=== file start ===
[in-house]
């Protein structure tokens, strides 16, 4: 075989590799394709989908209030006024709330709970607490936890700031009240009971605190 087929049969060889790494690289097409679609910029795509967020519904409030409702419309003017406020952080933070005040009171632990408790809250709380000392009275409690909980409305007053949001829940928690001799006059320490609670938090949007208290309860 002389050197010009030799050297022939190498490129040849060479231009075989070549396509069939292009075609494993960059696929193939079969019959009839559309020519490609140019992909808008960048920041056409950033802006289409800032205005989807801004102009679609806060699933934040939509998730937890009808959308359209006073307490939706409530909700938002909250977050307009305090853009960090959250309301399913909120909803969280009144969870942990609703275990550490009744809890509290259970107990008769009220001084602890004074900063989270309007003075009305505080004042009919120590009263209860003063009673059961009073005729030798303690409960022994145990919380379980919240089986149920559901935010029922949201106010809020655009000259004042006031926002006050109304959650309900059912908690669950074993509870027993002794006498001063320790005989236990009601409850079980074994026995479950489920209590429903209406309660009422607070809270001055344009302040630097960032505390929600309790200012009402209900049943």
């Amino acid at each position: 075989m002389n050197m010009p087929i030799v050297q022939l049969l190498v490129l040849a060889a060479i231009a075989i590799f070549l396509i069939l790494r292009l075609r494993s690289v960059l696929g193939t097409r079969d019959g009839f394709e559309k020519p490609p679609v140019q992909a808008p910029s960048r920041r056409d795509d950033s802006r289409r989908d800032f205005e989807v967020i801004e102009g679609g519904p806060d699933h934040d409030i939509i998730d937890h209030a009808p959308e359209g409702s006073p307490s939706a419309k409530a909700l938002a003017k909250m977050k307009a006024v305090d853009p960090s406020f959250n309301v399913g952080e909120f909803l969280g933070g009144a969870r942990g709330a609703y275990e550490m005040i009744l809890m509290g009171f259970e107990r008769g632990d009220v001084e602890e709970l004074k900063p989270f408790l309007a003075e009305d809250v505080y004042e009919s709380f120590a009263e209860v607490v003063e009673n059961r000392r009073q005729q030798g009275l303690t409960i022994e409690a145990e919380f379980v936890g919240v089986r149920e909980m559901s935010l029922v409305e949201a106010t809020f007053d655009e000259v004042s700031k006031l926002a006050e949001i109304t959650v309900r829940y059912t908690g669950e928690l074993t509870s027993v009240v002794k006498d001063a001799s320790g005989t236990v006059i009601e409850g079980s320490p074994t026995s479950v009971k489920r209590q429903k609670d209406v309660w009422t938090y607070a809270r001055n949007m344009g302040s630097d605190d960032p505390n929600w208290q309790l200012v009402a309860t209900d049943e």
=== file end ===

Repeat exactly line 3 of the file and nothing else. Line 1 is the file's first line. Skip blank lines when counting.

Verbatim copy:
């Amino acid at each position: 075989m002389n050197m010009p087929i030799v050297q022939l049969l190498v490129l040849a060889a060479i231009a075989i590799f070549l396509i069939l790494r292009l075609r494993s690289v960059l696929g193939t097409r079969d019959g009839f394709e559309k020519p490609p679609v140019q992909a808008p910029s960048r920041r056409d795509d950033s802006r289409r989908d800032f205005e989807v967020i801004e102009g679609g519904p806060d699933h934040d409030i939509i998730d937890h209030a009808p959308e359209g409702s006073p307490s939706a419309k409530a909700l938002a003017k909250m977050k307009a006024v305090d853009p960090s406020f959250n309301v399913g952080e909120f909803l969280g933070g009144a969870r942990g709330a609703y275990e550490m005040i009744l809890m509290g009171f259970e107990r008769g632990d009220v001084e602890e709970l004074k900063p989270f408790l309007a003075e009305d809250v505080y004042e009919s709380f120590a009263e209860v607490v003063e009673n059961r000392r009073q005729q030798g009275l303690t409960i022994e409690a145990e919380f379980v936890g919240v089986r149920e909980m559901s935010l029922v409305e949201a106010t809020f007053d655009e000259v004042s700031k006031l926002a006050e949001i109304t959650v309900r829940y059912t908690g669950e928690l074993t509870s027993v009240v002794k006498d001063a001799s320790g005989t236990v006059i009601e409850g079980s320490p074994t026995s479950v009971k489920r209590q429903k609670d209406v309660w009422t938090y607070a809270r001055n949007m344009g302040s630097d605190d960032p505390n929600w208290q309790l200012v009402a309860t209900d049943e």